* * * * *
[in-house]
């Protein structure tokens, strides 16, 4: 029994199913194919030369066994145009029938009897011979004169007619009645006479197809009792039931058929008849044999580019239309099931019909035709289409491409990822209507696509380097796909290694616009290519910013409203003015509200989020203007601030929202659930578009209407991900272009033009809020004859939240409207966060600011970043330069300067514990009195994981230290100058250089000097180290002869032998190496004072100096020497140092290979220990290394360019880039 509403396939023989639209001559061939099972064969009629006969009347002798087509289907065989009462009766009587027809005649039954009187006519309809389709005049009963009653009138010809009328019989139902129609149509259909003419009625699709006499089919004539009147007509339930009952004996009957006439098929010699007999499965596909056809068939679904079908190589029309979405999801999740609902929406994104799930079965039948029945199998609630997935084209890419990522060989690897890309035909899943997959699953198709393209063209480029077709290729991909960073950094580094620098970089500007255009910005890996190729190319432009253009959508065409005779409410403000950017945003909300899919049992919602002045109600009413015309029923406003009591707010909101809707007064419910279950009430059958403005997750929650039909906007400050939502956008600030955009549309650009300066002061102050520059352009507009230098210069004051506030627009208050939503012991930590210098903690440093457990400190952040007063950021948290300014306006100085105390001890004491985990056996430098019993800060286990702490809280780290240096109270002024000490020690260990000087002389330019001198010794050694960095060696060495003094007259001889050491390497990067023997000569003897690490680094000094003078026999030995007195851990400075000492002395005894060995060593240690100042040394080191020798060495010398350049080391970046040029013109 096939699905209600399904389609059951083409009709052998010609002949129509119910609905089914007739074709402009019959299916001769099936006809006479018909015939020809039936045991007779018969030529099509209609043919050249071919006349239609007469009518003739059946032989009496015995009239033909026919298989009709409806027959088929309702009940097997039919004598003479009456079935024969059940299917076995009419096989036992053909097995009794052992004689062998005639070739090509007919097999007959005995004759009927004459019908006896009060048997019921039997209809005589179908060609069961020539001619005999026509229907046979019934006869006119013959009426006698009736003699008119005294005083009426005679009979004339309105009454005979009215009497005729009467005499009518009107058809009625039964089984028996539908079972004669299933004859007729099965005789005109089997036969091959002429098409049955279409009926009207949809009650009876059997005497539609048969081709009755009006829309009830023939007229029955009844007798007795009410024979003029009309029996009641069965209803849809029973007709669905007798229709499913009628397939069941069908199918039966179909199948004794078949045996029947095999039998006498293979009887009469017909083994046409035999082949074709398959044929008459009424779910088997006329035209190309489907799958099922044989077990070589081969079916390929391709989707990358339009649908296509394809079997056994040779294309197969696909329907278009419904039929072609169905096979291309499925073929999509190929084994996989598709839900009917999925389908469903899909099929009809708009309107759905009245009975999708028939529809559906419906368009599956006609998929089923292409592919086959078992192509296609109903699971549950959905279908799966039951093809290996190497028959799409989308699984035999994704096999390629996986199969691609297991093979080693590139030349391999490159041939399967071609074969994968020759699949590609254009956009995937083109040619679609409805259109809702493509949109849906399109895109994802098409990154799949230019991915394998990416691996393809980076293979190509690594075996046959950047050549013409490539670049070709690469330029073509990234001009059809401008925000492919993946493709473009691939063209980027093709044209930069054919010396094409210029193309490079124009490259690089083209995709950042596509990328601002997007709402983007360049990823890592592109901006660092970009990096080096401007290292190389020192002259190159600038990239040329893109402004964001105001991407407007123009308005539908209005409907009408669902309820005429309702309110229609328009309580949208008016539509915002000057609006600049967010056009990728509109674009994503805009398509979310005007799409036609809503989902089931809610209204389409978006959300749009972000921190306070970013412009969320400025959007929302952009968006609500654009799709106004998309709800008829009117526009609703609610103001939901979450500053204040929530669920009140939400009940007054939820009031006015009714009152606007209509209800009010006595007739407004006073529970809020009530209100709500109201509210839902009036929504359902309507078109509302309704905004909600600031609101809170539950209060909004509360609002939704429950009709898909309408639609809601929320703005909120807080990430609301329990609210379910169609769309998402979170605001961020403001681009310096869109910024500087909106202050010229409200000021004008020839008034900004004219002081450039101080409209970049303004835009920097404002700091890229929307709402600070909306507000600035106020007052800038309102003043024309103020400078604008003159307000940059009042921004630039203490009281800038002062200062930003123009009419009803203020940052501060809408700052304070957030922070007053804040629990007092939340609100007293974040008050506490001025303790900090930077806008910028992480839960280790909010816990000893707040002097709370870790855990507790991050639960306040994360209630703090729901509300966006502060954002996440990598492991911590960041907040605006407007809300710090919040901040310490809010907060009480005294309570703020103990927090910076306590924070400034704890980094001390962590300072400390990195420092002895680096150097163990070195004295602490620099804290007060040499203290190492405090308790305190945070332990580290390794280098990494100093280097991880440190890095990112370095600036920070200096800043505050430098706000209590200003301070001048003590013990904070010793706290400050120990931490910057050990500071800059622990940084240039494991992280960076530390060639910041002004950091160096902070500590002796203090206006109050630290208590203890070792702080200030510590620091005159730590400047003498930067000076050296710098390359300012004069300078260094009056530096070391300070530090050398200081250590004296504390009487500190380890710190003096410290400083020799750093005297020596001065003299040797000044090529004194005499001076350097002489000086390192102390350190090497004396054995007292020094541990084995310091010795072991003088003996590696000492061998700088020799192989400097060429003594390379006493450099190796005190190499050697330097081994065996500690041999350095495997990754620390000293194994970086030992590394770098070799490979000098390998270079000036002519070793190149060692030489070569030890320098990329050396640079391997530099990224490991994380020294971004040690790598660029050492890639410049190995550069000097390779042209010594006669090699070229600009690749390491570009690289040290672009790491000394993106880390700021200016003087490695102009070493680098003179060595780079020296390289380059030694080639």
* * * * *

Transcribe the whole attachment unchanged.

[in-house]
């Protein structure tokens, strides 16, 4: 029994199913194919030369066994145009029938009897011979004169007619009645006479197809009792039931058929008849044999580019239309099931019909035709289409491409990822209507696509380097796909290694616009290519910013409203003015509200989020203007601030929202659930578009209407991900272009033009809020004859939240409207966060600011970043330069300067514990009195994981230290100058250089000097180290002869032998190496004072100096020497140092290979220990290394360019880039 509403396939023989639209001559061939099972064969009629006969009347002798087509289907065989009462009766009587027809005649039954009187006519309809389709005049009963009653009138010809009328019989139902129609149509259909003419009625699709006499089919004539009147007509339930009952004996009957006439098929010699007999499965596909056809068939679904079908190589029309979405999801999740609902929406994104799930079965039948029945199998609630997935084209890419990522060989690897890309035909899943997959699953198709393209063209480029077709290729991909960073950094580094620098970089500007255009910005890996190729190319432009253009959508065409005779409410403000950017945003909300899919049992919602002045109600009413015309029923406003009591707010909101809707007064419910279950009430059958403005997750929650039909906007400050939502956008600030955009549309650009300066002061102050520059352009507009230098210069004051506030627009208050939503012991930590210098903690440093457990400190952040007063950021948290300014306006100085105390001890004491985990056996430098019993800060286990702490809280780290240096109270002024000490020690260990000087002389330019001198010794050694960095060696060495003094007259001889050491390497990067023997000569003897690490680094000094003078026999030995007195851990400075000492002395005894060995060593240690100042040394080191020798060495010398350049080391970046040029013109 096939699905209600399904389609059951083409009709052998010609002949129509119910609905089914007739074709402009019959299916001769099936006809006479018909015939020809039936045991007779018969030529099509209609043919050249071919006349239609007469009518003739059946032989009496015995009239033909026919298989009709409806027959088929309702009940097997039919004598003479009456079935024969059940299917076995009419096989036992053909097995009794052992004689062998005639070739090509007919097999007959005995004759009927004459019908006896009060048997019921039997209809005589179908060609069961020539001619005999026509229907046979019934006869006119013959009426006698009736003699008119005294005083009426005679009979004339309105009454005979009215009497005729009467005499009518009107058809009625039964089984028996539908079972004669299933004859007729099965005789005109089997036969091959002429098409049955279409009926009207949809009650009876059997005497539609048969081709009755009006829309009830023939007229029955009844007798007795009410024979003029009309029996009641069965209803849809029973007709669905007798229709499913009628397939069941069908199918039966179909199948004794078949045996029947095999039998006498293979009887009469017909083994046409035999082949074709398959044929008459009424779910088997006329035209190309489907799958099922044989077990070589081969079916390929391709989707990358339009649908296509394809079997056994040779294309197969696909329907278009419904039929072609169905096979291309499925073929999509190929084994996989598709839900009917999925389908469903899909099929009809708009309107759905009245009975999708028939529809559906419906368009599956006609998929089923292409592919086959078992192509296609109903699971549950959905279908799966039951093809290996190497028959799409989308699984035999994704096999390629996986199969691609297991093979080693590139030349391999490159041939399967071609074969994968020759699949590609254009956009995937083109040619679609409805259109809702493509949109849906399109895109994802098409990154799949230019991915394998990416691996393809980076293979190509690594075996046959950047050549013409490539670049070709690469330029073509990234001009059809401008925000492919993946493709473009691939063209980027093709044209930069054919010396094409210029193309490079124009490259690089083209995709950042596509990328601002997007709402983007360049990823890592592109901006660092970009990096080096401007290292190389020192002259190159600038990239040329893109402004964001105001991407407007123009308005539908209005409907009408669902309820005429309702309110229609328009309580949208008016539509915002000057609006600049967010056009990728509109674009994503805009398509979310005007799409036609809503989902089931809610209204389409978006959300749009972000921190306070970013412009969320400025959007929302952009968006609500654009799709106004998309709800008829009117526009609703609610103001939901979450500053204040929530669920009140939400009940007054939820009031006015009714009152606007209509209800009010006595007739407004006073529970809020009530209100709500109201509210839902009036929504359902309507078109509302309704905004909600600031609101809170539950209060909004509360609002939704429950009709898909309408639609809601929320703005909120807080990430609301329990609210379910169609769309998402979170605001961020403001681009310096869109910024500087909106202050010229409200000021004008020839008034900004004219002081450039101080409209970049303004835009920097404002700091890229929307709402600070909306507000600035106020007052800038309102003043024309103020400078604008003159307000940059009042921004630039203490009281800038002062200062930003123009009419009803203020940052501060809408700052304070957030922070007053804040629990007092939340609100007293974040008050506490001025303790900090930077806008910028992480839960280790909010816990000893707040002097709370870790855990507790991050639960306040994360209630703090729901509300966006502060954002996440990598492991911590960041907040605006407007809300710090919040901040310490809010907060009480005294309570703020103990927090910076306590924070400034704890980094001390962590300072400390990195420092002895680096150097163990070195004295602490620099804290007060040499203290190492405090308790305190945070332990580290390794280098990494100093280097991880440190890095990112370095600036920070200096800043505050430098706000209590200003301070001048003590013990904070010793706290400050120990931490910057050990500071800059622990940084240039494991992280960076530390060639910041002004950091160096902070500590002796203090206006109050630290208590203890070792702080200030510590620091005159730590400047003498930067000076050296710098390359300012004069300078260094009056530096070391300070530090050398200081250590004296504390009487500190380890710190003096410290400083020799750093005297020596001065003299040797000044090529004194005499001076350097002489000086390192102390350190090497004396054995007292020094541990084995310091010795072991003088003996590696000492061998700088020799192989400097060429003594390379006493450099190796005190190499050697330097081994065996500690041999350095495997990754620390000293194994970086030992590394770098070799490979000098390998270079000036002519070793190149060692030489070569030890320098990329050396640079391997530099990224490991994380020294971004040690790598660029050492890639410049190995550069000097390779042209010594006669090699070229600009690749390491570009690289040290672009790491000394993106880390700021200016003087490695102009070493680098003179060595780079020296390289380059030694080639």